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FORMER TAX PREP EMPLOYEE SENTENCED TO PRISON FOR BANK FRAUD, AND AGGRAVATED IDENTITY THEFT
Seattle Woman Used Personal Information from H & R Block Customers to get Tax Refund Loans

FOR IMMEDIATE RELEASE
November 13, 2007

NATASHA NICOLE YOUNG, 22, of Renton, Washington was sentenced today in U.S. District Court in Seattle to 39 months in prison, 5 years of supervised release and $24,700 in restitution for Bank Fraud and Aggravated Identity Theft. YOUNG used social security numbers she obtained as an employee of the tax preparation firm H & R Block, to commit more than $24,000 in bank fraud and identity theft. The theft of identity information by employees or insiders at financial institutions or related firms is a growing problem in Western Washington and across the country.

According to court records, YOUNG was a tax professional at H & R Block, assigned to prepare customer tax returns. YOUNG also processed “instant money advance loans” – essentially loans based on a customer’s anticipated tax refund. These loans were delivered to customers in the form of a debit card which could be used at stores, or for cash from ATMs. YOUNG fraudulently prepared applications for these loans using customer social security numbers. YOUNG then took the debit cards and withdrew cash for her own purposes. In this way she illegally pocketed more than $24,000.

At the time of YOUNG’s arrest, a search of her apartment revealed five loaded guns, including an assault rifle and two stolen semi-automatic pistols, and crack cocaine within easy reach of her young children. YOUNG’s boyfriend, Jose Mario Nash, has been charged in connection with the drugs and guns and faces more than 10 years in prison when he is sentenced November 30, 2007.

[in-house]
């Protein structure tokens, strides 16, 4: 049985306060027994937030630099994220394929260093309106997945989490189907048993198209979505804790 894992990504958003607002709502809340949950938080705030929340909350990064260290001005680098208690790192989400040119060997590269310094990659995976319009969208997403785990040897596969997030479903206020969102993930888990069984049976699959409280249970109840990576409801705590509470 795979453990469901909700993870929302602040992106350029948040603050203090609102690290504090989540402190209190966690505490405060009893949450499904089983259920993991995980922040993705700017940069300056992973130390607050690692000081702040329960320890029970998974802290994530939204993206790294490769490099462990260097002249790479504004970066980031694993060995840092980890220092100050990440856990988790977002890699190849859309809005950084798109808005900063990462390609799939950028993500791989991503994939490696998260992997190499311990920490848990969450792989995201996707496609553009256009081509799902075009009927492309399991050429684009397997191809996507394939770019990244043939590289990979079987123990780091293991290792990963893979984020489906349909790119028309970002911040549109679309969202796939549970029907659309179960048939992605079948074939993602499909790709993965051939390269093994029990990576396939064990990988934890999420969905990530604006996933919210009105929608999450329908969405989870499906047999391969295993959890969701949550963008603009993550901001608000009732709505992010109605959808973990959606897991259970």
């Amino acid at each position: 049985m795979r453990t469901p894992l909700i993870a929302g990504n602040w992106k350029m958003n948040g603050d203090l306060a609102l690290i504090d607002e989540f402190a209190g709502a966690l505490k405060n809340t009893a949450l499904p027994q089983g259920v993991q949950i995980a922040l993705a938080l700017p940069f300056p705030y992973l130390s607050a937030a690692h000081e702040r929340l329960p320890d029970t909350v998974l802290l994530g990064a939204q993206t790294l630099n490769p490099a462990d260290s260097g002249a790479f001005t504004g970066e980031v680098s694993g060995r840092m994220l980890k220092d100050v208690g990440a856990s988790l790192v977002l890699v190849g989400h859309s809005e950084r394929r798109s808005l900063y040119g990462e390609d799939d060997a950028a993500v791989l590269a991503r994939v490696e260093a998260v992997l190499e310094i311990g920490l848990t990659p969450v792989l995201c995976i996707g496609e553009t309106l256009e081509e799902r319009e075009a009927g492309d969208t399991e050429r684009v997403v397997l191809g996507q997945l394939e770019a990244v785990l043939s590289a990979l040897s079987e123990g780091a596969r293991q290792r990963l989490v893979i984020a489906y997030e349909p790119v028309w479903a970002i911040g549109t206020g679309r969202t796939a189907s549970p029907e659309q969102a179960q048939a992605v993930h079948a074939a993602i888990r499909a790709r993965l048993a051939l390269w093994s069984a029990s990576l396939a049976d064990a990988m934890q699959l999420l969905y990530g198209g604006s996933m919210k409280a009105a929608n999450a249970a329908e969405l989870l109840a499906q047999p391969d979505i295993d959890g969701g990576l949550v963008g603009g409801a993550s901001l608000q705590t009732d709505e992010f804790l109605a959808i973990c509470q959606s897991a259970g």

In asking for a significant sentence, Assistant United States Attorney Vince Lombardi advised Judge James L. Robart that YOUNG had abused her position as an “insider” at H & R Block hurting people who were seeking help. “Many of these victims were low-income, and sought professional help in receiving earned-income tax refunds or other assistance,” Lombardi wrote to the court.

The case was investigated by Social Security Administration Office of Inspector General (SSA-OIG), the Seattle Police Department’s Fraud and Forgery Unit, and the Bureau of Alcohol, Tobacco and Firearms (ATF) and is being prosecuted by Assistant United States Attorney Vince Lombardi as part of the U.S. Attorney’s Office Working Group on Identity Theft.

For additional information please contact Emily Langlie, Public Affairs Officer for the United States Attorney’s Office, at (206) 553-4110.

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